Con­tro­ver­sy and disa­gre­e­ment in the clas­s­room

  • Tid: 9. novem­ber 2020 til 14. novem­ber 2020,
  • Sted: Hotel M
  • Pris: 105 — 525 Euro

  • We are deligh­ted and honou­red to pre­sent the 27th EUROCLIO Annu­al Con­fe­ren­ce on “Con­tro­ver­sy and Disa­gre­e­ment in the Clas­s­room”. The Con­fe­ren­ce, which is orga­ni­sed in coo­pe­ra­tion with UDi, the Ser­bi­an History Tea­chers’ Asso­ci­a­tion, and Educa­tion for the 21st Cen­tury, will take pla­ce in Bel­gra­de, Ser­bia, from 31 March — 04 April 2020. The Con­fe­ren­ce will incor­pora­te the final trai­ning of the Lear­ning to Disa­gree pro­ject.

    In a time of growing divi­sion, whe­re into­le­ran­ce cre­a­tes an “us-ver­sus-them” atti­tu­de among soci­al groups, it is essen­ti­al for stu­dents to learn how to deal with con­tro­ver­si­al sub­jects, and how to cope with a vari­e­ty of viewpo­ints and disa­gre­e­ments. And there­fo­re it is also important that tea­chers inclu­de met­hods of dia­logue, deba­te and discus­sion in their les­sons, and deal with con­tro­ver­sies.

    • Healt­hy demo­cra­tic socie­ties are tho­se in which peop­le know how to argue wit­hout resor­ting to harm and vio­len­ce. Through dia­logue, deba­te and discus­sion young peop­le can learn to deve­l­op liste­ning and spe­aking skills to argue well. This helps them to beco­me acti­ve and respon­sib­le demo­cra­tic citizens.
    • Many coun­tri­es are expe­ri­en­cing a growing diver­si­ty in their clas­s­rooms, as socie­ties are growing more diver­se. Stu­dents should learn how to deal with this diver­si­ty of peop­le and plu­ra­li­ty of ideas and viewpo­ints in the wor­ld aro­und them.
    • History is always con­te­sted, with discus­sion and deba­te at its heart. Young peop­le can learn to chal­len­ge, expl­o­re and test the evi­den­ce-base of claims so that they are able to distingu­ish valid histo­ri­cal inter­pre­ta­tions from histo­ri­cal per­specti­ves.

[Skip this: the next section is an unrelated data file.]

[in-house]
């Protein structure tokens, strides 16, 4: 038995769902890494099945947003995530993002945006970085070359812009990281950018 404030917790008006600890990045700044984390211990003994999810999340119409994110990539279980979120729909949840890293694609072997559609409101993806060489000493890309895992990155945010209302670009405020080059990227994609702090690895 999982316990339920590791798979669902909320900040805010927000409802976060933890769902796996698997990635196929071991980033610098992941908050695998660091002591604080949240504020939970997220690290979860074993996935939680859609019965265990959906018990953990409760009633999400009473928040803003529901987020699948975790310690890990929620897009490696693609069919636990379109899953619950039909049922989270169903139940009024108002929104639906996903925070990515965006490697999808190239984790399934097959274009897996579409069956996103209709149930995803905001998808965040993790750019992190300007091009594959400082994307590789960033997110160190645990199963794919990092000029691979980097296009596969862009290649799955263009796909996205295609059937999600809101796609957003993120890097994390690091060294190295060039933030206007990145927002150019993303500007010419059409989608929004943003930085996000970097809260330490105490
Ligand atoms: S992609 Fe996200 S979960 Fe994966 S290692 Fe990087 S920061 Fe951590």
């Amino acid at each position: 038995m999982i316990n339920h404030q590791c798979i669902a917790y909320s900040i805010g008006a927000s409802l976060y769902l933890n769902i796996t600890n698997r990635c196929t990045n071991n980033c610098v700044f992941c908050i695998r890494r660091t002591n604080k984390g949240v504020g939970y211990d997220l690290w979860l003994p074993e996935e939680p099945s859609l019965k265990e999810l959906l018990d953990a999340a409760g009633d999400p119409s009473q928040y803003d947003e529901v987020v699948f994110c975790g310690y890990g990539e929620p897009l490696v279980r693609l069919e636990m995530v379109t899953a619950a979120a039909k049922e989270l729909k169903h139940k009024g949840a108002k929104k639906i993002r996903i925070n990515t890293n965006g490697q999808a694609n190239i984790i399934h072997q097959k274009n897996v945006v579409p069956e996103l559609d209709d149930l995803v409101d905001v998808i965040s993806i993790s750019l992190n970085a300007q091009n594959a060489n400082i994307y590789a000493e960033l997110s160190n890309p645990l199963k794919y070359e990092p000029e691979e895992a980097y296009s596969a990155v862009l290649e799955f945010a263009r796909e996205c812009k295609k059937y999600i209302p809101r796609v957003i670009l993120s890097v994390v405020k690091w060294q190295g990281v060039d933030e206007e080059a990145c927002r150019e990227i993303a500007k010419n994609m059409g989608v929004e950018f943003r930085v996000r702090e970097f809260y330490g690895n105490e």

• Using dia­logue, deba­te and discus­sion gives stu­dents voi­ce. They learn that the­re are many evi­den­ce-based opi­ni­ons and have the opportu­ni­ty to par­ti­ci­pa­te.
    • Schools are a gre­at pla­ce to try the­se met­hods outs, as they should be safe lear­ning environ­ments in which young peop­le can test out ideas and expl­o­re new thin­king, chan­ge their views and cri­ti­cal­ly eva­lu­a­te their own valu­es and atti­tu­des wit­hout fear of jud­g­ment. At the same time it offers an opportu­ni­ty to teach them how to respect­ful­ly disa­gree.
    • Dea­ling with con­tro­ver­si­al issu­es provi­des a good way to direct­ly con­nect with stu­dents’ lives and with the out­si­de wor­ld (out­si­de the safe school environ­ment). Ignor­ing them would mean ignor­ing the rea­li­ties in many stu­dents’ lives.

    The 27th EUROCLIO Annu­al Con­fe­ren­ce will con­sist of acti­ve wor­ks­hops, panel discus­sions, inte­r­a­cti­ve ses­sions, cul­tu­ral visits, on-site lear­ning acti­vi­ties, inter­cul­tu­ral events. During the­se acti­vi­ties, tea­chers will be intro­du­ced to the topi­cs of Peop­le on the Move, Bor­ders, Sur­vi­ving under Pres­su­re and Cul­tu­ral Her­i­ta­ge, and will reflect on how to assess pupils’ soci­al and civil com­pe­ten­ces through deba­te, dia­logue, and discus­sion on the­se topi­cs. In addi­tion, they will be intro­du­ced to the new fea­tu­res of the eLear­ning por­tal Historiana.eu, espe­ci­al­ly relat­ing to the eActi­vi­ty buil­der.


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